The bottom part of the fascia drops down to reveal a few playback controls, DV, S-video and AV inputs and a USB port that lets you play back DivX, MP3, WMA and JPEG files (the DMR-EX89 additionally sports an SD card slot). The USB port also provides a way of transferring MP3, WMA, JPEG and MPEG-2 files onto the hard disk, although it’s disappointing to discover that you can’t transfer DivX, and the port doesn’t support PCs or external hard-drives.
If you can’t be bothered to rip tracks on your PC and transfer them via USB, then the deck will also rip them directly from CD into LPCM and tag them using info from the built-in Gracenote database. When you load a CD it asks if you want to play or copy it, which makes the process easy enough, but the lengthy ripping time makes it a tedious job.
On the rear panel is a typically comprehensive array of sockets, including an HDMI v1.3 output (which supports Deep Colour and Viera Link CEC), component, S-video, composite video and analogue stereo outputs. These are joined by two RGB-capable SCART sockets that can be used to record from an external digital TV box and loop the signal through to your TV.
It’s also worth remembering that the EX79 is also a fully-fledged DVD player, and can upscale movies to 1080p, as well as pipe Dolby Digital/DTS 5.1-channel soundtracks to an AV receiver using the optical digital audio output.
Elsewhere there’s a plethora of other convenient features, including Pause Live TV, Chasing Playback and simultaneous record and playback. When making recordings there are four presets – XP, SP, LP and EP – and when changing modes a useful menu pops up to show you how much time is left in each one. The Flexible Recording mode can be used to fit a recording into a given space.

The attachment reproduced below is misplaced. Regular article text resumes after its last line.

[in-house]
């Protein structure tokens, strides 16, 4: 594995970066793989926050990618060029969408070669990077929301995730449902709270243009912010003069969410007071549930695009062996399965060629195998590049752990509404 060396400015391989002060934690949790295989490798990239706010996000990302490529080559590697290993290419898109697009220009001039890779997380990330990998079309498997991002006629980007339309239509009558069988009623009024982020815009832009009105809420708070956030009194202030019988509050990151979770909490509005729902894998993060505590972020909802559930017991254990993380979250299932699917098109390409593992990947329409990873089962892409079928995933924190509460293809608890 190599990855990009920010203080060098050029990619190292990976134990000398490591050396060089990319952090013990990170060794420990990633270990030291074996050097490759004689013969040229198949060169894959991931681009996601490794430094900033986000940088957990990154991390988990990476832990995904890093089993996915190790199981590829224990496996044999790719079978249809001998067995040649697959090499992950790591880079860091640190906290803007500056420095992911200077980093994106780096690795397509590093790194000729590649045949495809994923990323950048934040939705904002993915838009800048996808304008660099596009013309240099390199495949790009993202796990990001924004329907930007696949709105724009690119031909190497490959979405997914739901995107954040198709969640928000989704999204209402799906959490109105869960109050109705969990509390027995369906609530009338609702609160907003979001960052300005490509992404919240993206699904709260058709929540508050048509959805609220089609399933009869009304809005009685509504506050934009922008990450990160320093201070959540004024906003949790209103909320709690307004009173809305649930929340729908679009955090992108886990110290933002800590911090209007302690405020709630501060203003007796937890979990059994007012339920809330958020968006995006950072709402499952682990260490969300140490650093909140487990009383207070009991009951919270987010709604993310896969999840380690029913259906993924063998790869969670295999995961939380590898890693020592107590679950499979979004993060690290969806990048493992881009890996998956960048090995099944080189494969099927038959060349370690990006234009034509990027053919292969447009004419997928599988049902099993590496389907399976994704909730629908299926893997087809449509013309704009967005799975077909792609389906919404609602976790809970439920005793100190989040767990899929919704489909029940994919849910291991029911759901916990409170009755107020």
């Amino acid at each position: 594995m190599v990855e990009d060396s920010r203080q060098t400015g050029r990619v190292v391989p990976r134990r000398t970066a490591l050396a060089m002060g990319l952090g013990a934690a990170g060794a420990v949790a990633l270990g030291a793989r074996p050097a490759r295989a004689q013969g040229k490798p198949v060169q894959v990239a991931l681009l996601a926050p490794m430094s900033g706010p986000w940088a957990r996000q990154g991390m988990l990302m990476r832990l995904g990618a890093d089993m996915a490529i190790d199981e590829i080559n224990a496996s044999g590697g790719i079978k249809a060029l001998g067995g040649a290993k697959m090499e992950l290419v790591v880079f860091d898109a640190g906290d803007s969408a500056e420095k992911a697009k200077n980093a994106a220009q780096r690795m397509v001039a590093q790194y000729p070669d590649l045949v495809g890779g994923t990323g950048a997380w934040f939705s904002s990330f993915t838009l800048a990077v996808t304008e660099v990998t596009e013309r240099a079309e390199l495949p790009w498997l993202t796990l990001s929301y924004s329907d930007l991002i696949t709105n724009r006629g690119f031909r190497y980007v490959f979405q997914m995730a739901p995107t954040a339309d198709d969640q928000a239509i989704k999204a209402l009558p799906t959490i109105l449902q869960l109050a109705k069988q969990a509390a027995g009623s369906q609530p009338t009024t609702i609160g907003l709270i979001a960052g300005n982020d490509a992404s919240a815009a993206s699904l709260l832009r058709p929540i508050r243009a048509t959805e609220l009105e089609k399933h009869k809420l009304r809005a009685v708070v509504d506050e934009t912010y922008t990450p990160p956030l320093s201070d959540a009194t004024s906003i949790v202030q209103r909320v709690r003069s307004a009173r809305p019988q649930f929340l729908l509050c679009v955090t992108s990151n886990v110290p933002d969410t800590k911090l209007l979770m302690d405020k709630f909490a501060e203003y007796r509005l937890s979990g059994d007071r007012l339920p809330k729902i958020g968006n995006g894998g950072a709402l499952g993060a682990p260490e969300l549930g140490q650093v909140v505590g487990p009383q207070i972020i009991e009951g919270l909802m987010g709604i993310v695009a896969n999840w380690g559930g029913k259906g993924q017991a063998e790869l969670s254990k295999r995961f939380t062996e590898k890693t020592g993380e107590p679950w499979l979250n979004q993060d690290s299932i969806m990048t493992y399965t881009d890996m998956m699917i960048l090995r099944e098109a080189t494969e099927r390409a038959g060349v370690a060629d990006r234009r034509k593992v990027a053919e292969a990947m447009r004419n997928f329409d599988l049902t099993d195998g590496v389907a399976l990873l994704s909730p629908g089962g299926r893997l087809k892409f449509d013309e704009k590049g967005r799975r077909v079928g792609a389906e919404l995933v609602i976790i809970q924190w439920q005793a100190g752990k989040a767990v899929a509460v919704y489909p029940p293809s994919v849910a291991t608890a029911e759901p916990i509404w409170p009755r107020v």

Editing is similarly comprehensive, with the deck letting you rename, trim or divide recordings and fiddle about with chapter points, plus you can assemble chapter playlists on DVD-RAM, DVD-RW and the hard disk. Recordings can also be backed-up on disc at high-speed. The manual makes the wealth of editing features seem complex, but after some hands-on time it’s actually quite self-explanatory.
Much of this is down to the superb user interface, which improves on the previous generation and operates with pleasing responsiveness. It uses bright, welcoming colours and the layout of the ‘Functions’ setup menu is intuitive. All of the onscreen banners are clear and legible, particularly the Freeview ‘now and next’ info box that provides a programme synopsis and other key info, but it’s a shame you can’t browse other channels on the fly – for that you have to enter the full EPG.